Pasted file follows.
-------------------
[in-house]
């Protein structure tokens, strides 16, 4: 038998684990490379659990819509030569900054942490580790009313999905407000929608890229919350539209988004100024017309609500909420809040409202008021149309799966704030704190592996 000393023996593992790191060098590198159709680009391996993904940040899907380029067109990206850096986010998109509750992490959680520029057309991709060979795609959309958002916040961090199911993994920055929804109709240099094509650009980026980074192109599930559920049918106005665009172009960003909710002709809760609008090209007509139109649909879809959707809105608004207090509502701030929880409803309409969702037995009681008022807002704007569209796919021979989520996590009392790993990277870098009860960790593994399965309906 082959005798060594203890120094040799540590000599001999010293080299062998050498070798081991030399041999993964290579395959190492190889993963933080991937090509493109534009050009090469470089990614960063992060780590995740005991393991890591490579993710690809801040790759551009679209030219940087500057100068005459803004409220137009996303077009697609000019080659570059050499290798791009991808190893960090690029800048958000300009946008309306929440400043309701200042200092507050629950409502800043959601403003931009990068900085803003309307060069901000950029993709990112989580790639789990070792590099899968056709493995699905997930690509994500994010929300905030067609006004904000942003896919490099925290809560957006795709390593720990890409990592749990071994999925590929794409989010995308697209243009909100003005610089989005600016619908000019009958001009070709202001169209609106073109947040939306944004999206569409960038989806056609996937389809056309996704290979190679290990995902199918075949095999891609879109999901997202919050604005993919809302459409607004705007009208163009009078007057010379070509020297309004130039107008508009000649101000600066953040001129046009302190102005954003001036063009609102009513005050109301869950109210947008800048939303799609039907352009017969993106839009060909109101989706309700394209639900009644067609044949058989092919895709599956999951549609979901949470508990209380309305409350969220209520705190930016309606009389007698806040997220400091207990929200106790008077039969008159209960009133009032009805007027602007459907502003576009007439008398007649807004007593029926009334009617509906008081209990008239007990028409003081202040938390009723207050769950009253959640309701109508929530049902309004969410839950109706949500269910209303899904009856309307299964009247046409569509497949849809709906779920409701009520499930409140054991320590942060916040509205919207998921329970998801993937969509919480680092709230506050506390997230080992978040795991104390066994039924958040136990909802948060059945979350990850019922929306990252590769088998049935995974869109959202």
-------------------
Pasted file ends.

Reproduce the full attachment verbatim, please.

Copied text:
[in-house]
């Protein structure tokens, strides 16, 4: 038998684990490379659990819509030569900054942490580790009313999905407000929608890229919350539209988004100024017309609500909420809040409202008021149309799966704030704190592996 000393023996593992790191060098590198159709680009391996993904940040899907380029067109990206850096986010998109509750992490959680520029057309991709060979795609959309958002916040961090199911993994920055929804109709240099094509650009980026980074192109599930559920049918106005665009172009960003909710002709809760609008090209007509139109649909879809959707809105608004207090509502701030929880409803309409969702037995009681008022807002704007569209796919021979989520996590009392790993990277870098009860960790593994399965309906 082959005798060594203890120094040799540590000599001999010293080299062998050498070798081991030399041999993964290579395959190492190889993963933080991937090509493109534009050009090469470089990614960063992060780590995740005991393991890591490579993710690809801040790759551009679209030219940087500057100068005459803004409220137009996303077009697609000019080659570059050499290798791009991808190893960090690029800048958000300009946008309306929440400043309701200042200092507050629950409502800043959601403003931009990068900085803003309307060069901000950029993709990112989580790639789990070792590099899968056709493995699905997930690509994500994010929300905030067609006004904000942003896919490099925290809560957006795709390593720990890409990592749990071994999925590929794409989010995308697209243009909100003005610089989005600016619908000019009958001009070709202001169209609106073109947040939306944004999206569409960038989806056609996937389809056309996704290979190679290990995902199918075949095999891609879109999901997202919050604005993919809302459409607004705007009208163009009078007057010379070509020297309004130039107008508009000649101000600066953040001129046009302190102005954003001036063009609102009513005050109301869950109210947008800048939303799609039907352009017969993106839009060909109101989706309700394209639900009644067609044949058989092919895709599956999951549609979901949470508990209380309305409350969220209520705190930016309606009389007698806040997220400091207990929200106790008077039969008159209960009133009032009805007027602007459907502003576009007439008398007649807004007593029926009334009617509906008081209990008239007990028409003081202040938390009723207050769950009253959640309701109508929530049902309004969410839950109706949500269910209303899904009856309307299964009247046409569509497949849809709906779920409701009520499930409140054991320590942060916040509205919207998921329970998801993937969509919480680092709230506050506390997230080992978040795991104390066994039924958040136990909802948060059945979350990850019922929306990252590769088998049935995974869109959202």